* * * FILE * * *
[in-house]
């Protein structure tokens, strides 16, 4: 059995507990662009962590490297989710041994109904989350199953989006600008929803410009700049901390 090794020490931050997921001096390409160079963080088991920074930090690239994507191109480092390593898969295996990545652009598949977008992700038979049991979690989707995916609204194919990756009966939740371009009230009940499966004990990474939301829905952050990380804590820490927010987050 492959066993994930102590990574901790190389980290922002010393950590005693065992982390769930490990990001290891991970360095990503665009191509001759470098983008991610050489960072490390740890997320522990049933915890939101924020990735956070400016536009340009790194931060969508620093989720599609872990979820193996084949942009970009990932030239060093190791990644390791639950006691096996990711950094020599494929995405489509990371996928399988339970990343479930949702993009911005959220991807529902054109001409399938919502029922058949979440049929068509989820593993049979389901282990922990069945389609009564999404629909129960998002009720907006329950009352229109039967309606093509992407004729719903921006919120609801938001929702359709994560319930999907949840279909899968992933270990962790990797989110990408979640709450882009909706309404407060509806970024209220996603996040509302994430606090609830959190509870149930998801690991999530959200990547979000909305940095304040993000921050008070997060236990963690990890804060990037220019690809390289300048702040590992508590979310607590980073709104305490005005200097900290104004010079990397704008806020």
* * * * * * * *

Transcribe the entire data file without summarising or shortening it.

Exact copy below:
[in-house]
């Protein structure tokens, strides 16, 4: 059995507990662009962590490297989710041994109904989350199953989006600008929803410009700049901390 090794020490931050997921001096390409160079963080088991920074930090690239994507191109480092390593898969295996990545652009598949977008992700038979049991979690989707995916609204194919990756009966939740371009009230009940499966004990990474939301829905952050990380804590820490927010987050 492959066993994930102590990574901790190389980290922002010393950590005693065992982390769930490990990001290891991970360095990503665009191509001759470098983008991610050489960072490390740890997320522990049933915890939101924020990735956070400016536009340009790194931060969508620093989720599609872990979820193996084949942009970009990932030239060093190791990644390791639950006691096996990711950094020599494929995405489509990371996928399988339970990343479930949702993009911005959220991807529902054109001409399938919502029922058949979440049929068509989820593993049979389901282990922990069945389609009564999404629909129960998002009720907006329950009352229109039967309606093509992407004729719903921006919120609801938001929702359709994560319930999907949840279909899968992933270990962790990797989110990408979640709450882009909706309404407060509806970024209220996603996040509302994430606090609830959190509870149930998801690991999530959200990547979000909305940095304040993000921050008070997060236990963690990890804060990037220019690809390289300048702040590992508590979310607590980073709104305490005005200097900290104004010079990397704008806020």